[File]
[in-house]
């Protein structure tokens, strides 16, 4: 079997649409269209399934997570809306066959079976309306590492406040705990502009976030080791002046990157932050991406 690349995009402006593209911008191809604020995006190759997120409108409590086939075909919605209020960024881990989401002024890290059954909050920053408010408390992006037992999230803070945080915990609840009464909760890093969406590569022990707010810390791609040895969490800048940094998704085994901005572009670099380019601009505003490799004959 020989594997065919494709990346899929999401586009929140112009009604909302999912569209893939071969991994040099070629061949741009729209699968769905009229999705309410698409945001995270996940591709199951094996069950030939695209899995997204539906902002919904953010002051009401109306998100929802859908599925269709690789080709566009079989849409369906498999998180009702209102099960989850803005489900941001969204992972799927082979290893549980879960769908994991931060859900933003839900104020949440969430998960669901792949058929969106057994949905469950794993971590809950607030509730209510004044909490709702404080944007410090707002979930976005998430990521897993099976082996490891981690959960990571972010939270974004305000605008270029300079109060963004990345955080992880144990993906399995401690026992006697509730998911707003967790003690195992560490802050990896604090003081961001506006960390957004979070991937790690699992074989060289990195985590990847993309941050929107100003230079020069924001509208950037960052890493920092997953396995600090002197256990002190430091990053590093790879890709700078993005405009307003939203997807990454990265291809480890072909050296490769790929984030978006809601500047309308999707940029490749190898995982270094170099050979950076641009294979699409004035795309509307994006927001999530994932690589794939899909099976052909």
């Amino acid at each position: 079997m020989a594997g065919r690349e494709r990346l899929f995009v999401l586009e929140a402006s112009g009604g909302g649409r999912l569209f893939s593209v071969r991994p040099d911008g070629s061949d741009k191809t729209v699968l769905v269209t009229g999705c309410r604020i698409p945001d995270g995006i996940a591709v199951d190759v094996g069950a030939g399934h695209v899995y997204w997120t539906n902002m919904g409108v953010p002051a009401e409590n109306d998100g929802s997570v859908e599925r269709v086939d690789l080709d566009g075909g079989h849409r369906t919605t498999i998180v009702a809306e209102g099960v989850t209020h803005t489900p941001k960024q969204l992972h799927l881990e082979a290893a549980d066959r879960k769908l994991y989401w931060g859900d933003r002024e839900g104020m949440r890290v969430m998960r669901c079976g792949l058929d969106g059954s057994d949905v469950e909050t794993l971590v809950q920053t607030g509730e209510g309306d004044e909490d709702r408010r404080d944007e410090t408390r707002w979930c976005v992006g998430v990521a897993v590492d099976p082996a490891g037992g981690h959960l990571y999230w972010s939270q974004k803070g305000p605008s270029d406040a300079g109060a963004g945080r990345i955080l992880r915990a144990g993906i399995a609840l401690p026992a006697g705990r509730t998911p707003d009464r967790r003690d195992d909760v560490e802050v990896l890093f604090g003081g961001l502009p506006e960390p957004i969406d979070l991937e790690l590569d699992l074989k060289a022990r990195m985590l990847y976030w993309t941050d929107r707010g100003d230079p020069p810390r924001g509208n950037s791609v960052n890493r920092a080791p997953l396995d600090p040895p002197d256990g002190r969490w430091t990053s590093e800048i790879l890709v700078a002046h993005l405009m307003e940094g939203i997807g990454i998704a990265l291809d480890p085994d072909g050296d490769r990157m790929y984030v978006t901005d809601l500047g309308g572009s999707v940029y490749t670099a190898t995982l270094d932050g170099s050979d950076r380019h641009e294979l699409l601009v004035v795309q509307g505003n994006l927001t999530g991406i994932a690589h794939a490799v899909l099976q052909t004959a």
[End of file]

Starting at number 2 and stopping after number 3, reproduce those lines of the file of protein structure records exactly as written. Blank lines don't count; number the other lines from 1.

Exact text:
């Protein structure tokens, strides 16, 4: 079997649409269209399934997570809306066959079976309306590492406040705990502009976030080791002046990157932050991406 690349995009402006593209911008191809604020995006190759997120409108409590086939075909919605209020960024881990989401002024890290059954909050920053408010408390992006037992999230803070945080915990609840009464909760890093969406590569022990707010810390791609040895969490800048940094998704085994901005572009670099380019601009505003490799004959 020989594997065919494709990346899929999401586009929140112009009604909302999912569209893939071969991994040099070629061949741009729209699968769905009229999705309410698409945001995270996940591709199951094996069950030939695209899995997204539906902002919904953010002051009401109306998100929802859908599925269709690789080709566009079989849409369906498999998180009702209102099960989850803005489900941001969204992972799927082979290893549980879960769908994991931060859900933003839900104020949440969430998960669901792949058929969106057994949905469950794993971590809950607030509730209510004044909490709702404080944007410090707002979930976005998430990521897993099976082996490891981690959960990571972010939270974004305000605008270029300079109060963004990345955080992880144990993906399995401690026992006697509730998911707003967790003690195992560490802050990896604090003081961001506006960390957004979070991937790690699992074989060289990195985590990847993309941050929107100003230079020069924001509208950037960052890493920092997953396995600090002197256990002190430091990053590093790879890709700078993005405009307003939203997807990454990265291809480890072909050296490769790929984030978006809601500047309308999707940029490749190898995982270094170099050979950076641009294979699409004035795309509307994006927001999530994932690589794939899909099976052909």
């Amino acid at each position: 079997m020989a594997g065919r690349e494709r990346l899929f995009v999401l586009e929140a402006s112009g009604g909302g649409r999912l569209f893939s593209v071969r991994p040099d911008g070629s061949d741009k191809t729209v699968l769905v269209t009229g999705c309410r604020i698409p945001d995270g995006i996940a591709v199951d190759v094996g069950a030939g399934h695209v899995y997204w997120t539906n902002m919904g409108v953010p002051a009401e409590n109306d998100g929802s997570v859908e599925r269709v086939d690789l080709d566009g075909g079989h849409r369906t919605t498999i998180v009702a809306e209102g099960v989850t209020h803005t489900p941001k960024q969204l992972h799927l881990e082979a290893a549980d066959r879960k769908l994991y989401w931060g859900d933003r002024e839900g104020m949440r890290v969430m998960r669901c079976g792949l058929d969106g059954s057994d949905v469950e909050t794993l971590v809950q920053t607030g509730e209510g309306d004044e909490d709702r408010r404080d944007e410090t408390r707002w979930c976005v992006g998430v990521a897993v590492d099976p082996a490891g037992g981690h959960l990571y999230w972010s939270q974004k803070g305000p605008s270029d406040a300079g109060a963004g945080r990345i955080l992880r915990a144990g993906i399995a609840l401690p026992a006697g705990r509730t998911p707003d009464r967790r003690d195992d909760v560490e802050v990896l890093f604090g003081g961001l502009p506006e960390p957004i969406d979070l991937e790690l590569d699992l074989k060289a022990r990195m985590l990847y976030w993309t941050d929107r707010g100003d230079p020069p810390r924001g509208n950037s791609v960052n890493r920092a080791p997953l396995d600090p040895p002197d256990g002190r969490w430091t990053s590093e800048i790879l890709v700078a002046h993005l405009m307003e940094g939203i997807g990454i998704a990265l291809d480890p085994d072909g050296d490769r990157m790929y984030v978006t901005d809601l500047g309308g572009s999707v940029y490749t670099a190898t995982l270094d932050g170099s050979d950076r380019h641009e294979l699409l601009v004035v795309q509307g505003n994006l927001t999530g991406i994932a690589h794939a490799v899909l099976q052909t004959a």